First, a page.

How To Avoid Credit Card Blocking Part 2
Many people don't know when they plunk their card into the gas pump slot that even if they're only going to pump $10 worth of fuel into their tanks, many gas companies will block $200 or more! So let's say that you drive around for a few days and put in $10 every morning. By the end of the week you could find that you have absolutely no credit available on a card with a $1,000 that was perfectly clear at the beginning of the week. Extremely frustrating to say the least!
On normal credit card statements where there is plenty of available credit, this transaction (block) never even appears, a typical consumer wouldn't even know about it. But if a consumer is close to the credit limit or using a debit card that could be mistaken for a credit card, it's another story, and one where extreme caution should be used.
Why it Happens
Credit card blocking is a form of pre-authorization. It can happen anytime you're reserving something that you're going to use later like a hotel, car or boat. It makes sense for businesses, because they're guaranteeing that they will be paid if you don't show up or if you've "maxed" out the limit on your credit cards. And credit card blocking is perfectly legal. The problem, of course, is that most consumers don't realize it happens, and that blocks can last for so long.
How to Avoid Problems
If you pay your bill with the same credit card you used to reserve the service, the final charge will most likely replace the block in a day or two, according to the Federal Trade Commission. But if you pay your bill with a different credit card or with cash, check or a debit card, the credit card company of the card you used at the reservation might hold the block for up to 15 days after you've checked out. That's because the company wasn't notified of the final charge and didn't know you used another method of payment. However, there are always exceptions to every rule and many exceptions to this one. I've seen blocks linger for almost a full month even when it was a completely innocent usage.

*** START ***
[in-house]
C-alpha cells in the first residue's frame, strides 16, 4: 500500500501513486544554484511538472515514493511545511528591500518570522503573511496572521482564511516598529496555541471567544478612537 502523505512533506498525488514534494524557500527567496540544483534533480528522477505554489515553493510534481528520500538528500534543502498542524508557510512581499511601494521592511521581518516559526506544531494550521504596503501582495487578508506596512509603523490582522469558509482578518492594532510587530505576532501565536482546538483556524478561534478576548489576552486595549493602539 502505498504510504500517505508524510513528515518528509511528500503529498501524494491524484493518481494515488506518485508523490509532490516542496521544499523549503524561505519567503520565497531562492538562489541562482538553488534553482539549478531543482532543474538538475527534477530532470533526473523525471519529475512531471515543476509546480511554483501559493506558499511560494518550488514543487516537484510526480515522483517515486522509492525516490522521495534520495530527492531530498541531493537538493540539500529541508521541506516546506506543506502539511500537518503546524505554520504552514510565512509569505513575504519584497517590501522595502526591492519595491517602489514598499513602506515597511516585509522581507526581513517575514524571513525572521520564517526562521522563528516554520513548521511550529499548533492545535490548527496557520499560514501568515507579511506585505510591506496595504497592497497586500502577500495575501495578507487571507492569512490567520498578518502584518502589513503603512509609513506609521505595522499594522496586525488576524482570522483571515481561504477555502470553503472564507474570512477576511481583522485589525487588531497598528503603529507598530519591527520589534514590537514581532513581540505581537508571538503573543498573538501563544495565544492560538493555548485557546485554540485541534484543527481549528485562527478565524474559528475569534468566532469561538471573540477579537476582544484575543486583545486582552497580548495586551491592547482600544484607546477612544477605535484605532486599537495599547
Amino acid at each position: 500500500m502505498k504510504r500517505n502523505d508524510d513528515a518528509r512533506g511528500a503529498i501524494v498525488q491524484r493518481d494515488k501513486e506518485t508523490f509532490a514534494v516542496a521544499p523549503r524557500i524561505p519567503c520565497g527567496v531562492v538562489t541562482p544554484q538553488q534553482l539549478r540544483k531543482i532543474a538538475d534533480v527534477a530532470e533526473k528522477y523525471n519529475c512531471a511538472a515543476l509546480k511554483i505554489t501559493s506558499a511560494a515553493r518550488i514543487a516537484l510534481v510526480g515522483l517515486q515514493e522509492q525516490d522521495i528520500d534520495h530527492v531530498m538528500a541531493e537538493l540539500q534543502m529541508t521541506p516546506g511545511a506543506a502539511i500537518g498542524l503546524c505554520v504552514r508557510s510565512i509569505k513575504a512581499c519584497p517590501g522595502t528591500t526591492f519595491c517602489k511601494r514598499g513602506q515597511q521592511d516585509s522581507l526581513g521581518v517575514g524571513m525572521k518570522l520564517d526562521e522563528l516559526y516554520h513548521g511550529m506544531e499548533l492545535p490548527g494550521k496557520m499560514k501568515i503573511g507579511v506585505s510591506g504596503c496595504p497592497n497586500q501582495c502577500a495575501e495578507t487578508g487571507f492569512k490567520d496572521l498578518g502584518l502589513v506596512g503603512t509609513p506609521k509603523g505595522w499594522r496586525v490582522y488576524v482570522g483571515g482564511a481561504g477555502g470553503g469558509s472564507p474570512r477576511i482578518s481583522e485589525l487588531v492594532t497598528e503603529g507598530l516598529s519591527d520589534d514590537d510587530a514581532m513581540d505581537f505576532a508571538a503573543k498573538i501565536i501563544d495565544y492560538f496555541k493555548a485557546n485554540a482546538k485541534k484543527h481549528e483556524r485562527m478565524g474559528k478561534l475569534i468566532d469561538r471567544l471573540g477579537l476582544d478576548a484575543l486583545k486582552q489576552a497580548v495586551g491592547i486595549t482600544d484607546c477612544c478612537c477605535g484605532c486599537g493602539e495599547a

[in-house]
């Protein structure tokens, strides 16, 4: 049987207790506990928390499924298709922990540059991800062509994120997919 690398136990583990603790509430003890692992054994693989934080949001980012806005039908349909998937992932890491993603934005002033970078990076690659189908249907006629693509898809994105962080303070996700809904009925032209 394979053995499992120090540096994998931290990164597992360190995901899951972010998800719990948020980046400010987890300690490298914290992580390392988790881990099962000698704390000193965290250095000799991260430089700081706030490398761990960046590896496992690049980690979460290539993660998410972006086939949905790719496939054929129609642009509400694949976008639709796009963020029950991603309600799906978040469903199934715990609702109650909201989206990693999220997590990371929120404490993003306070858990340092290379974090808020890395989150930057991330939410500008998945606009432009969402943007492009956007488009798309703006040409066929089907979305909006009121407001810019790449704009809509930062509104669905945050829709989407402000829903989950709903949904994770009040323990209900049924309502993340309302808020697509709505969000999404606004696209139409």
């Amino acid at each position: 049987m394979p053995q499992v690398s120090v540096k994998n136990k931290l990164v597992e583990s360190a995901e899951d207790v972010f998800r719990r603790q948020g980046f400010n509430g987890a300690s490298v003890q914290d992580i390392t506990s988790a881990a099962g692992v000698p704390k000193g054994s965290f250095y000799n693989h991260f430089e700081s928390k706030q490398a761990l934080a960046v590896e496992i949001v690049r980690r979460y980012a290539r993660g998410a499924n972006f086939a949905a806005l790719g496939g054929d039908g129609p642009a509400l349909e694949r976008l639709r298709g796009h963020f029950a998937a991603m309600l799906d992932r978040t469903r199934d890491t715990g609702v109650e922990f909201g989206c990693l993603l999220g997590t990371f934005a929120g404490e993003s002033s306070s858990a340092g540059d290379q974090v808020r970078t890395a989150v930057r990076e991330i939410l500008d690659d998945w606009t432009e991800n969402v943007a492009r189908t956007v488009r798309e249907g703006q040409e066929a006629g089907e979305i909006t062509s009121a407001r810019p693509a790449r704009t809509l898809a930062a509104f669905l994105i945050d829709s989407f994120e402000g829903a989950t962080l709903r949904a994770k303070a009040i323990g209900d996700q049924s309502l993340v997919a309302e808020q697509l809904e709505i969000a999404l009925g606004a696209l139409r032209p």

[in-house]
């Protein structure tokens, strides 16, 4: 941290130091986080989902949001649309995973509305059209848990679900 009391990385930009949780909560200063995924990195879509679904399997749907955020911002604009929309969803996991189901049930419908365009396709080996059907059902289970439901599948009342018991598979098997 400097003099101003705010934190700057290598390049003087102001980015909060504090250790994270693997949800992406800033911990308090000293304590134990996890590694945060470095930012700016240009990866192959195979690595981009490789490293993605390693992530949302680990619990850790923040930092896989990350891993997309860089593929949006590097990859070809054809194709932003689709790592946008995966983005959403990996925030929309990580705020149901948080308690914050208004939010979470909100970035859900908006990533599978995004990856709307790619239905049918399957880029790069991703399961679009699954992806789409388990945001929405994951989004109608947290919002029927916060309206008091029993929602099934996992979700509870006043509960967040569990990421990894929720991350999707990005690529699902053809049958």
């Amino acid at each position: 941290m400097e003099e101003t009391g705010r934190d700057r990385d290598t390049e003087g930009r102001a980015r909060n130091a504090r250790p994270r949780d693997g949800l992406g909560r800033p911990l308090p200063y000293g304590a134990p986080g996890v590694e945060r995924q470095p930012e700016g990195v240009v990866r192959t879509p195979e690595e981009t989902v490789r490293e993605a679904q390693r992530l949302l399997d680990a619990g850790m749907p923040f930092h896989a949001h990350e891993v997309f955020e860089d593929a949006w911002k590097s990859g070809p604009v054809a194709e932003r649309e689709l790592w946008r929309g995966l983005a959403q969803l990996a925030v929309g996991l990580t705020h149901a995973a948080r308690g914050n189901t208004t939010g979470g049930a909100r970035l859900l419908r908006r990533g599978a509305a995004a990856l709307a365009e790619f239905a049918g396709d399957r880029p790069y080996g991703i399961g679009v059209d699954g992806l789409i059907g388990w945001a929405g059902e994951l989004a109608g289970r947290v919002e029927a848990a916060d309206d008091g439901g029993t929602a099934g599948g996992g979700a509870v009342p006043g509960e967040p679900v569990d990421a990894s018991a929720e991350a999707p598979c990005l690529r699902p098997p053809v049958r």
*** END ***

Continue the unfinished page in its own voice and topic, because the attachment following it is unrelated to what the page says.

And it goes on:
One final word to the wise: If you are traveling (which is when many blocks occur), always carry at least one credit card with you, but use the same one for all related transactions, beginning to end.
Tips to Avoid Being a Victim of Credit Card Blocking
1. Understand that credit card blocking can and will happen.
2. Know how you want to pay for the final transaction before you reserve the service.
3. Do not use debit cards for reserving any service (i.e., hotel, rental car or boat).
4. If you use a credit card to pay for the service, always use the same one with which it was reserved.
5. Ask how much of a block is being put on your credit card.
6. Ask how long the block will appear.
7. If you pay the balance with a different credit card, cash, check or debit card, ask the clerk to remove the block.
8. Check with your credit card company to be sure that the block was removed.
9. Carry the credit card's 800 customer service number with you at all times.
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